When it comes to mutual-fund managers, the adage may be true: No guts, no glory.
Investment professionals who are too scared about losses tend to perform more poorly overall, hurting both their investors and their own careers, contends a soon-to-be published study.
As a result, fund companies should be doing more to screen prospective managers on the degree of their “loss aversion,” say the authors of the study, Andriy Bodnaruk of the University of Notre Dame and Andrei Simonov of Michigan State University and the Gaidar Institute in Moscow.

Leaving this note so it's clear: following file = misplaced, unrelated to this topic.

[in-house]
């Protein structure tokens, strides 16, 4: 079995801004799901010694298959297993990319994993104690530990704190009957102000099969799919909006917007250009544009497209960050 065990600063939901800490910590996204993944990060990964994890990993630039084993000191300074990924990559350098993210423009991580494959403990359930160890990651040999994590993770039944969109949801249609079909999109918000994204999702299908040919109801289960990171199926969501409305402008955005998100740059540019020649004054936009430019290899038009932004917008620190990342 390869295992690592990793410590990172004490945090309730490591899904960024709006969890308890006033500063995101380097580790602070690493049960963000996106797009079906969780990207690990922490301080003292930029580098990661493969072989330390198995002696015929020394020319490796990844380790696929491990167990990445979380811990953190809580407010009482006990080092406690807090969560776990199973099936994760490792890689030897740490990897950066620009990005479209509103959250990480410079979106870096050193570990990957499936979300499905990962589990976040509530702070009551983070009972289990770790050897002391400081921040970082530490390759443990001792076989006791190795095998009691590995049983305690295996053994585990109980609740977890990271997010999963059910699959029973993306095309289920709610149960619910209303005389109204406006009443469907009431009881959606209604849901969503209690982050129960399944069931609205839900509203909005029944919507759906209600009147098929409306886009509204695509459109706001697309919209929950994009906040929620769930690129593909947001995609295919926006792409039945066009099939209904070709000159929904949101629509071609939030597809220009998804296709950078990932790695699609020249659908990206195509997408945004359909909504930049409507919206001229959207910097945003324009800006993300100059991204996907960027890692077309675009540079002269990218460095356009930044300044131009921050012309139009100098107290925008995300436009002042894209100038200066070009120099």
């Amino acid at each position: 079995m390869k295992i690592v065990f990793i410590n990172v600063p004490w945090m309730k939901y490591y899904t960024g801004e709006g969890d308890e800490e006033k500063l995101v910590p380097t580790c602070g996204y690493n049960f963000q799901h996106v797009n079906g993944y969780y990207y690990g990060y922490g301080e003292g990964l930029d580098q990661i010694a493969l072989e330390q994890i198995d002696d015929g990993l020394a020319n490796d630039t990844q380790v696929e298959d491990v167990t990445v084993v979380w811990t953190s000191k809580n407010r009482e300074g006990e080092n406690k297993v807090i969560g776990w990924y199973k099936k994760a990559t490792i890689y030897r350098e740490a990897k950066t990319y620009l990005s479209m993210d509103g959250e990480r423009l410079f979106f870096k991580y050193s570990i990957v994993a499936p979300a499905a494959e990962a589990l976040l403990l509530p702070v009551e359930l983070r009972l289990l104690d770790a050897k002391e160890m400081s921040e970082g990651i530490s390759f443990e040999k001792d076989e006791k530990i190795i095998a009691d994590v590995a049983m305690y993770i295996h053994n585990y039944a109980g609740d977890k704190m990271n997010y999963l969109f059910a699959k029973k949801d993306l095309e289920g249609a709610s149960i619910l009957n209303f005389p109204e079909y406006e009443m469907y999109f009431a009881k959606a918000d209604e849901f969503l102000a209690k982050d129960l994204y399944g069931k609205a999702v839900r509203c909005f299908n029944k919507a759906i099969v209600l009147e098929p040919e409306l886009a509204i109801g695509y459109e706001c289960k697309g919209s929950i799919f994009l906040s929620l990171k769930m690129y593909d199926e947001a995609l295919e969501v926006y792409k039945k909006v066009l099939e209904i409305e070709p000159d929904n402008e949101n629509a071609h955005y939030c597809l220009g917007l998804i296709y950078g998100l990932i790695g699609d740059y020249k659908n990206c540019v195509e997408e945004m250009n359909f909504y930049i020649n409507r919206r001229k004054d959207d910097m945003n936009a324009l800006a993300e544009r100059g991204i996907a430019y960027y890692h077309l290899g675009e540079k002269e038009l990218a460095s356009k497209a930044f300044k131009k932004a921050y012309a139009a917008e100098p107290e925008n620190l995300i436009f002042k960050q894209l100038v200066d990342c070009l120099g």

A caveat: The study is based on a survey of fund managers in Sweden, a country the authors have found to be fertile ground for their studies because it opens up managers’ private data, including personal tax records and investments, to the public. But Dr. Bodnaruk says the findings are applicable anywhere because they’re about human nature, not about where people live.
The Cost of Caution
Dr. Bodnaruk points to a flaw in hiring: “Managers are hired based on their past performance, experience in the industry, pedigree and other factors, but to our knowledge their ability to stomach volatility of their portfolio returns is never under consideration.”